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This Finnish architect says more sharing will create sustainable cities

WATCH: Who thinks about whether cities are socially sustainable or not? Architects like Inari Virkkala do. This is the fifth instalment in “Everyday stories of transformation,” a series about ordinary people who are finding ways to lead more sustainable and meaningful lives in European cities.

"The impact we can have is huge", says Helsinki-based architect Inari Virkkala. Inari is dedicated to improving the sustainability of buildings and unused spaces. Using what she has learned as an architect, she says, she can work to alleviate poverty and increase sustainability in cities. She explains: “Buildings are consuming so much of the energy that we use. Almost 40% of all the energy that's been produced is used in buildings.”

Sustainability breaks down into three different strands, says Inari, the economic, the ecological and the social. Feeling that architects often focus on the ecological side of sustainability, she decided to work on its social aspects: “there was already a lot of efforts in the highest level of society, like the Ministries, they were already focusing on how to do low-energy building. Then it was maybe the social aspects that I felt were not considered that much.”

She is involved in a number of social sustainability projects, including The Recycling Consultants, which promotes a system of free bicycle borrowing in major organisations including IBM and the Ministry of Finance, and Wasted Space, which transforms unused spaces. One Wasted Space project involved creating a small urban garden on the roof terraces of Nokia Headquarters, where around 50 employees could grow vegetables and meet people from other departments.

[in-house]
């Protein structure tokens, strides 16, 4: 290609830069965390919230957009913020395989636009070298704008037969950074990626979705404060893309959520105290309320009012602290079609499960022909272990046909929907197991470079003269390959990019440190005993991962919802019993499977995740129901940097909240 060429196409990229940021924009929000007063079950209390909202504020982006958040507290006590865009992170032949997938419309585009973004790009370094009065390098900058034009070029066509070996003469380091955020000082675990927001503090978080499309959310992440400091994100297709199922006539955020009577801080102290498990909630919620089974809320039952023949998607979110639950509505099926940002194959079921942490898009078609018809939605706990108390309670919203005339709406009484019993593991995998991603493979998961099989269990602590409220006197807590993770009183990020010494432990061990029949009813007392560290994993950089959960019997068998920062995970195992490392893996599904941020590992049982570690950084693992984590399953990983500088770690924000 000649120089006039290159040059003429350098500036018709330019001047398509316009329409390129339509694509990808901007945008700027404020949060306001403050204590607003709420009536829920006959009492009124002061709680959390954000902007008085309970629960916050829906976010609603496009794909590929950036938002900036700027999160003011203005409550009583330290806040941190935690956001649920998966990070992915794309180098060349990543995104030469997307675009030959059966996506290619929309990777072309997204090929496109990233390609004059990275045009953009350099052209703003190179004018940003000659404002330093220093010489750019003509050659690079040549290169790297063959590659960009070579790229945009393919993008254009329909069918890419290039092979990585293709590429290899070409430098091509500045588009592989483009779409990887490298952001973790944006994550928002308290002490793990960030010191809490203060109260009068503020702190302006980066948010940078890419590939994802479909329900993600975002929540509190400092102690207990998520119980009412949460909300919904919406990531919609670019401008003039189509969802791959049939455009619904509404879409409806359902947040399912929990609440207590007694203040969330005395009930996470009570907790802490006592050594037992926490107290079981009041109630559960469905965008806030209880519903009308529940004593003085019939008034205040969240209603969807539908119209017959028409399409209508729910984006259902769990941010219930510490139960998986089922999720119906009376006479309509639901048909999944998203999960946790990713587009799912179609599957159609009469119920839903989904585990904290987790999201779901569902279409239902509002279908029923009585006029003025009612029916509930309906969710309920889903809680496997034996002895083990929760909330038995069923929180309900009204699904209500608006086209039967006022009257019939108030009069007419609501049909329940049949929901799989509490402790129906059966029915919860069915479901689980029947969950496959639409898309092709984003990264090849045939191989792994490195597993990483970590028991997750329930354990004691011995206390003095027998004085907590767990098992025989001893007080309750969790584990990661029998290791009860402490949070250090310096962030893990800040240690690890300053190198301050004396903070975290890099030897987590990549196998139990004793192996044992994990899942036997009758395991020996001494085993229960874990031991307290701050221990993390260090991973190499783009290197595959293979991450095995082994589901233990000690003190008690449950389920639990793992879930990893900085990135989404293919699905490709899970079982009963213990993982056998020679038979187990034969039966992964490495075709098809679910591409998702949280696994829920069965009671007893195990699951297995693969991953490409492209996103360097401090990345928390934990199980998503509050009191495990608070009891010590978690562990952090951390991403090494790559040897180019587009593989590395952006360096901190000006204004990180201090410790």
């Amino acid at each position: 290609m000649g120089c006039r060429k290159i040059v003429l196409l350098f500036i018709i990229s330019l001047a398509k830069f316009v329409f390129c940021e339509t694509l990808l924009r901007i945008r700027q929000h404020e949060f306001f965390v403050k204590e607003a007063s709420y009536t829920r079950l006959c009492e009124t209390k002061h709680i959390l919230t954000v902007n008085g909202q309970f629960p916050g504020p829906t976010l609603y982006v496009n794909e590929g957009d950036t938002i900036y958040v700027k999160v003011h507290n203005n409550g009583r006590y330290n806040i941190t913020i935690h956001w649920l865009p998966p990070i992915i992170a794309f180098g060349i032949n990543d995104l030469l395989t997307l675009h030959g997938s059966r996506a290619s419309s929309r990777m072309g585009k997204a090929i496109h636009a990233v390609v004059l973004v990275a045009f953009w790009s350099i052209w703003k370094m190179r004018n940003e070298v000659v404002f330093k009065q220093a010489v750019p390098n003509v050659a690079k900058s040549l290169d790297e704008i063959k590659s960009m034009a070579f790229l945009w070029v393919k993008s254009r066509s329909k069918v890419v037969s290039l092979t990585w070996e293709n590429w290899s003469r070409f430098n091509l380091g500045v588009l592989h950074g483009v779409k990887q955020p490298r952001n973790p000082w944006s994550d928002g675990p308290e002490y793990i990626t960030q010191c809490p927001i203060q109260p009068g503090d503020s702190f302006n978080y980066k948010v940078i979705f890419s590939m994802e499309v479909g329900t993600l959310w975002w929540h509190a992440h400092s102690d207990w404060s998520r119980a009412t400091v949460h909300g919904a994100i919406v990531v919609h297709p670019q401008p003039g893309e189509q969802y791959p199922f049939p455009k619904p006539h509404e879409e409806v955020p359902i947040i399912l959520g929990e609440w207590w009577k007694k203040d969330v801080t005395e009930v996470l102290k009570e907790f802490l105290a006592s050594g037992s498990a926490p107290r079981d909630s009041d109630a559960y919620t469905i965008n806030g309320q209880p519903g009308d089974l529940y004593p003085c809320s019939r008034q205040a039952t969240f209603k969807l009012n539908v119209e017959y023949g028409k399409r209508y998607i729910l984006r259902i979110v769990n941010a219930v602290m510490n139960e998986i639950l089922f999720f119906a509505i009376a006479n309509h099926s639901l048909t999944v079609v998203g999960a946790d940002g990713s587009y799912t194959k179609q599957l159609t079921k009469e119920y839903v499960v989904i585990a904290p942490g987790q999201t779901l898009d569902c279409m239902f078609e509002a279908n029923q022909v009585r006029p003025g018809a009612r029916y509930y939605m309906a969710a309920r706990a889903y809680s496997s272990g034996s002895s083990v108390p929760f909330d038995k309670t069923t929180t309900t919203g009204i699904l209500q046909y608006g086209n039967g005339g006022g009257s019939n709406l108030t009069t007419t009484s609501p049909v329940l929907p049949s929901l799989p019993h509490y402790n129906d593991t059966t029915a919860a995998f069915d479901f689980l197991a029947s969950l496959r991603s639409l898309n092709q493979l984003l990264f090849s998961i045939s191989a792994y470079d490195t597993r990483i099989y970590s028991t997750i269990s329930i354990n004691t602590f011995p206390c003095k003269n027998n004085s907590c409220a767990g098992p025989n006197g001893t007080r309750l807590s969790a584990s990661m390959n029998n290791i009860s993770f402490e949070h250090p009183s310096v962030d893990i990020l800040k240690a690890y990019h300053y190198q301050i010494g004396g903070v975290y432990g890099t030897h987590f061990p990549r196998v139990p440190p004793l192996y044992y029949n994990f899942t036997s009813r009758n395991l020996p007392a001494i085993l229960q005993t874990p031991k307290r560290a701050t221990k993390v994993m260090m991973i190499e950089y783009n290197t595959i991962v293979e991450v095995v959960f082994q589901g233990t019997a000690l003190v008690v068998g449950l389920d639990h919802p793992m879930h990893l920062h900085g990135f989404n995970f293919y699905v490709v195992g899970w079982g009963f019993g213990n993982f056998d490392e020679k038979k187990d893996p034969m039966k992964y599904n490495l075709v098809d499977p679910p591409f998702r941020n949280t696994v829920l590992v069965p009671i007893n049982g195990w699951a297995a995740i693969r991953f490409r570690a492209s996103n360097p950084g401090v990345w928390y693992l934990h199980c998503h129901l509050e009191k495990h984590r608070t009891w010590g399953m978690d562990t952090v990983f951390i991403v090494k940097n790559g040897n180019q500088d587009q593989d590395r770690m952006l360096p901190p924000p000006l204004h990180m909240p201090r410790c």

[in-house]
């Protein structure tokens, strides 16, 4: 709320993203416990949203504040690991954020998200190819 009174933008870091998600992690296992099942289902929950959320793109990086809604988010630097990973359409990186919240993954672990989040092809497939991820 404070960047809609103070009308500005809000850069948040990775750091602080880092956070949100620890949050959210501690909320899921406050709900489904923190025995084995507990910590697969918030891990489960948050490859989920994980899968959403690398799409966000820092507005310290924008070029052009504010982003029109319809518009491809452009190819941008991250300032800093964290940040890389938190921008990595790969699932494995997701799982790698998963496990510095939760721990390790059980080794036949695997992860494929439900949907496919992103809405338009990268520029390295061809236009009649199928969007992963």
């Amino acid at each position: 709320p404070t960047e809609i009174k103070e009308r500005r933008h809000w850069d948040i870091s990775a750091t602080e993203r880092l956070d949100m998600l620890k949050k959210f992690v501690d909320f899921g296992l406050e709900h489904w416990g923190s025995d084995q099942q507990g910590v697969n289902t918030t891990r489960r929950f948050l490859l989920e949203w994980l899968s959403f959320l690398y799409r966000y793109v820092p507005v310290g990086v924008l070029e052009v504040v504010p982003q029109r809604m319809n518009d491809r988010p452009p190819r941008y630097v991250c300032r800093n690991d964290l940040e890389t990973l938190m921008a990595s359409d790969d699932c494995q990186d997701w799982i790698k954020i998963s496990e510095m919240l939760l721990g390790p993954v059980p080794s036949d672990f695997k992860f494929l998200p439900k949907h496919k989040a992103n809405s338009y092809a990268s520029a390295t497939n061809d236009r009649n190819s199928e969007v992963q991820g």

This is the fifth instalment in “Everyday stories of transformation,” a series about ordinary people who are finding their own ways to lead more sustainable and meaningful lives in European cities. For Inari, greater sustainability means recognizing a mixture of solutions, both macro and micro.

For one, social sustainability will increase through small changes in peoples' lifestyles. She says: “There are certainly some choices that I'm making. For example, I'm not really flying...I'm trying to choose a vegetarian diet when I can, I'm living in the city and moving around with a bicycle...what many people are already doing.” And more sharing is also key: “You don't have to buy everything starting from hairdryers and coffee machines...we could have small recycling rooms where you could maybe leave your skis and tools like hammers that you maybe use once a year.”

“Cities need to be designed to be pleasant enough to live in a sustainable way,” she adds, but it's a complicated task that needs a combination of big and small solutions.

About the author

Ólöf Söebech was born in Reykjavik and now lives in Brussels. She studied human ecology, environmental studies and contemporary dance, and has worked in the fields of dance, education, research and activism. After conducting research in academia on sustainable consumption and production, Ólöf left her job to search for people who are defining their own creative ways to lead sustainable and meaningful lives, and launched a new website at www.everydaystories.be to share their stories.